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J Immunol. 2006 Dec 15;177(12):8835-43.

Familial NK cell deficiency associated with impaired IL-2- and IL-15-dependent survival of lymphocytes.

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Laboratoire de Génétique Humaine des Maladies Infectieuses, Université de Paris René Descartes-INSERM Unité 550, Faculté de Médecine Necker, 156 rue de Vaugirard, 75015 Paris, France, European Union (EU).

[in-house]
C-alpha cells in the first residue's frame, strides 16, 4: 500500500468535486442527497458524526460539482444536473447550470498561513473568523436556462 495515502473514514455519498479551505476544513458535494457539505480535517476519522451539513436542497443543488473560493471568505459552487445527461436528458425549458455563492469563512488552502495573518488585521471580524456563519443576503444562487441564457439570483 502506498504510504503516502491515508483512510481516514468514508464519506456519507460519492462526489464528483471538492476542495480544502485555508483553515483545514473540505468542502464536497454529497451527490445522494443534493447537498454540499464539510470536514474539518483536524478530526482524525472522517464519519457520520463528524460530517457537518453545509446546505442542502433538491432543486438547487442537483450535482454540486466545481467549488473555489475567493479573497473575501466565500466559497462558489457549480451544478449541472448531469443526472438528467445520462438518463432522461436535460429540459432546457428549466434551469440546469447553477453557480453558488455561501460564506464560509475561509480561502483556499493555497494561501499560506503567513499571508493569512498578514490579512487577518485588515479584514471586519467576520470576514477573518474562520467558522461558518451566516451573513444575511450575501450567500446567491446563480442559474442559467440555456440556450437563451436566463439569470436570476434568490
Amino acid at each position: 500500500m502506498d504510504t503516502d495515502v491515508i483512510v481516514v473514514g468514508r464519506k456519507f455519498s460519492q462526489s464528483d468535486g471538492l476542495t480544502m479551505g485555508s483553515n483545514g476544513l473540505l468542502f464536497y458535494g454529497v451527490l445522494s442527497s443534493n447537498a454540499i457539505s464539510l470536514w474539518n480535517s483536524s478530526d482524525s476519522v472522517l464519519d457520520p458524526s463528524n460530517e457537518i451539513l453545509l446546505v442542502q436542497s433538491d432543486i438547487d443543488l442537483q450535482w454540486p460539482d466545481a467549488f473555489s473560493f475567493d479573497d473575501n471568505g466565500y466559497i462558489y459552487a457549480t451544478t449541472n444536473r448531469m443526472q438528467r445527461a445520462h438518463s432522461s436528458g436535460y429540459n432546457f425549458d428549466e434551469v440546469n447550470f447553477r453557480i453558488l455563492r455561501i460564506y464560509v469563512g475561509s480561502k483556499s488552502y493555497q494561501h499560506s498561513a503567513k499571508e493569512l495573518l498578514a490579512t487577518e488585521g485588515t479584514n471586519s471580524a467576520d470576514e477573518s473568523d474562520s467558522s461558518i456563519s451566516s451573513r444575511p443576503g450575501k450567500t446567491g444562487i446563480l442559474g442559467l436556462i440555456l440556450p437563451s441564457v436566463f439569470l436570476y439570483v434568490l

We previously reported the clinical phenotype of two siblings with a novel inherited developmental and immunodeficiency syndrome consisting of severe intrauterine growth retardation and the impaired development of specific lymphoid lineages, including transient CD8 alphabeta T lymphopenia and a persistent lack of blood NK cells. We describe here the elucidation of a plausible underlying pathogenic mechanism, with a cellular phenotype of impaired survival of both fresh and herpesvirus saimiri-transformed T cells, in the surviving child. Clearly, NK cells could not be studied. However, peripheral blood T lymphocytes displayed excessive apoptosis ex vivo. Moreover, the survival rates of CD4 and CD8 alphabeta T cell blasts generated in vitro, and herpesvirus saimiri-transformed T cells cultured in vitro, were low, but not nil, following treatment with IL-2 and IL-15. In contrast, Fas-mediated activation-induced cell death was not enhanced, indicating a selective excess of cytokine deprivation-mediated apoptosis. In keeping with the known roles of IL-2 and IL-15 in the development of NK and CD8 T cells in the mouse model, these data suggest that an impaired, but not abolished, survival response to IL-2 and IL-15 accounts for the persistent lack of NK cells and the transient CD8 alphabeta T lymphopenia documented in vivo. Impaired cytokine-mediated lymphocyte survival is likely to be the pathogenic mechanism underlying this novel form of inherited and selective NK deficiency in humans.

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